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Patient-derived Organoid Pharmacotyping Is A Clinically Tractable Strategy For Precision Medicine In Pancreatic Cancer
*Toni T Seppälä1, *Jacqueline Zimmerman1, *Noah S Rozich1, *Alex B Blair1, *Dwayne Thomas1, *Jonathan Teinor1, *Ammar A Javed1, John L Cameron1, *William R Burns1, *Jin He1, *David A Tuveson2, *Elizabeth M Jaffee1, Christopher L Wolfgang1, *Richard A Burkhart1
1Johns Hopkins Hospital, Baltimore, MD;2Cold Spring Harbor Laboratory, Cold Spring Harbor, NY

OBJECTIVE(S):
Patients with pancreatic cancer (PDAC) who undergo surgical resection and receive effective chemotherapy have the best chance of long-term survival. However, we lack predictive biomarkers to guide optimal treatment. Ex-vivo generation of patient-derived organoids for predictive pharmacotyping may benefit PDAC patients.
METHODS:
PDO cultures were established from surgical specimens and endoscopic biopsies, expanded in Matrigel, and used for high-throughput drug testing (pharmacotyping). Efficacy of standard-of-care chemotherapeutics (gemcitabine, paclitaxel, irinotecan, 5-FU, oxaliplatin) was assessed by measuring cell viability during a five-day incubation.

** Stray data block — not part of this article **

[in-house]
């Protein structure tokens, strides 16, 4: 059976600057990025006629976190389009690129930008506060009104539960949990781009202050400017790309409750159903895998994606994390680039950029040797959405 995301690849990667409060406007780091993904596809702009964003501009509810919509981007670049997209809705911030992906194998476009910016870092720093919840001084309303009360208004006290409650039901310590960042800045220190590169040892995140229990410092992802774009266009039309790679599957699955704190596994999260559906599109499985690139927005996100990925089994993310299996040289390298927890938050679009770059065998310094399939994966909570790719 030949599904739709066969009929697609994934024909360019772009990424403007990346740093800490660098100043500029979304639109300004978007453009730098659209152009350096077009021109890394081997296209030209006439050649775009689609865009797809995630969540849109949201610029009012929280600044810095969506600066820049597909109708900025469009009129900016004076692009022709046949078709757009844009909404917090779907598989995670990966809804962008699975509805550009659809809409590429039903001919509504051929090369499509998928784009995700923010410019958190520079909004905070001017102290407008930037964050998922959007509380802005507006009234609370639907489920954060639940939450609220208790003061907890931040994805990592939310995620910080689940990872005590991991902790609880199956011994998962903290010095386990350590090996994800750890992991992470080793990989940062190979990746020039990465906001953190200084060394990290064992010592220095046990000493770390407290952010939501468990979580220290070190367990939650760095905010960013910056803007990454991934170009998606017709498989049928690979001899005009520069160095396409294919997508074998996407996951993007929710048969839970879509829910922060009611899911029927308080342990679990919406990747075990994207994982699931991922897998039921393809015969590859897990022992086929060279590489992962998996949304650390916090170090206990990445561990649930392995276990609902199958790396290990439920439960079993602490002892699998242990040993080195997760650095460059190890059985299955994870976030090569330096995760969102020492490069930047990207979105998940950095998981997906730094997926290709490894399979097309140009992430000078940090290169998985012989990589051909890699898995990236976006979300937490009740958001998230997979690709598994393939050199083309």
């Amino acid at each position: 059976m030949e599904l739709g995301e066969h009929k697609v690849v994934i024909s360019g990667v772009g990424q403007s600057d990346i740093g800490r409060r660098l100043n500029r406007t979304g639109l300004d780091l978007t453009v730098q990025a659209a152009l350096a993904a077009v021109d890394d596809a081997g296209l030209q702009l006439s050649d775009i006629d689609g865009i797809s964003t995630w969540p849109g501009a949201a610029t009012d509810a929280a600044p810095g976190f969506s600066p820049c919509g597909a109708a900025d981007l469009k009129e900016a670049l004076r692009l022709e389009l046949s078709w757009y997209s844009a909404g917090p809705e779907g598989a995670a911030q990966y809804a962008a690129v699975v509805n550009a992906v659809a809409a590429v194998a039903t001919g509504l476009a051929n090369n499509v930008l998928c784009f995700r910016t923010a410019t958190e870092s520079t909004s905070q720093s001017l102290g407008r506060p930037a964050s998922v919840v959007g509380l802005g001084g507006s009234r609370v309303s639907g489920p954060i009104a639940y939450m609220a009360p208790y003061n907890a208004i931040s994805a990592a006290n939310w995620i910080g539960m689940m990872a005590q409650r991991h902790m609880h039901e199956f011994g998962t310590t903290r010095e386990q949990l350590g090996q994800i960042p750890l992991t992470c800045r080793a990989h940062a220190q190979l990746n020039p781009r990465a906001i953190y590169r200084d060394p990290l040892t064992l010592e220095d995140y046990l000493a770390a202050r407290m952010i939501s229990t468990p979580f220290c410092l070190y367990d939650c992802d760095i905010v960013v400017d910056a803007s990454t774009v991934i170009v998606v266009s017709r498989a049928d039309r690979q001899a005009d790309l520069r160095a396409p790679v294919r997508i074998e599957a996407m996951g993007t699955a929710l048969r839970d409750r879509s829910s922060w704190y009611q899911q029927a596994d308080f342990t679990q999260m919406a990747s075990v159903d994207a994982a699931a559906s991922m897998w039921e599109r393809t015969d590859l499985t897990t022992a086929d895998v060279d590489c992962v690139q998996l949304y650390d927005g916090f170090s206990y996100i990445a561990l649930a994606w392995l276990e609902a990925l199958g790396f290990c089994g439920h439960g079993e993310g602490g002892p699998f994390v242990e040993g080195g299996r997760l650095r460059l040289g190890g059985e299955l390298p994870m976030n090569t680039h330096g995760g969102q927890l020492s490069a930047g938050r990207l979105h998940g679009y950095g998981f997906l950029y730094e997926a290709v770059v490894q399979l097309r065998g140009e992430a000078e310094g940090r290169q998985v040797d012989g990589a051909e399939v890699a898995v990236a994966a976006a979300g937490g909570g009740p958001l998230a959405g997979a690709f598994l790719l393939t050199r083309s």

RESULTS:
A framework for rapid pharmacotyping of PDOs was established at academic medical centers. Biospecimens obtained remotely and shipped to a central biorepository maintain viability and allowed generation of PDOs with 76% success. Early cultures maintain the clonal heterogeneity seen in PDAC with similar phenotypes (cystic-solid). Late cultures exhibit a dominant clone with a pharmacotyping profile similar to early passages. The biomass required for accurate pharmacotyping can be minimized by leveraging a high-throughput technology. Twenty cultures were pharmacotyped to derive a population distribution of chemotherapeutic sensitivity at our center (Figure1). Pharmacotyping rapidly-expanded PDOs for clinical decision-making was completed in a median of 43 (range 22-76) days.
CONCLUSIONS:
Rapid development of PDOs from patients undergoing surgery for PDAC can reliably occur within the perioperative recovery period, enabling pharmacotyping to guide post-operative chemotherapeutic selection. Studies validating PDOs as a promising predictive biomarker are ongoing.


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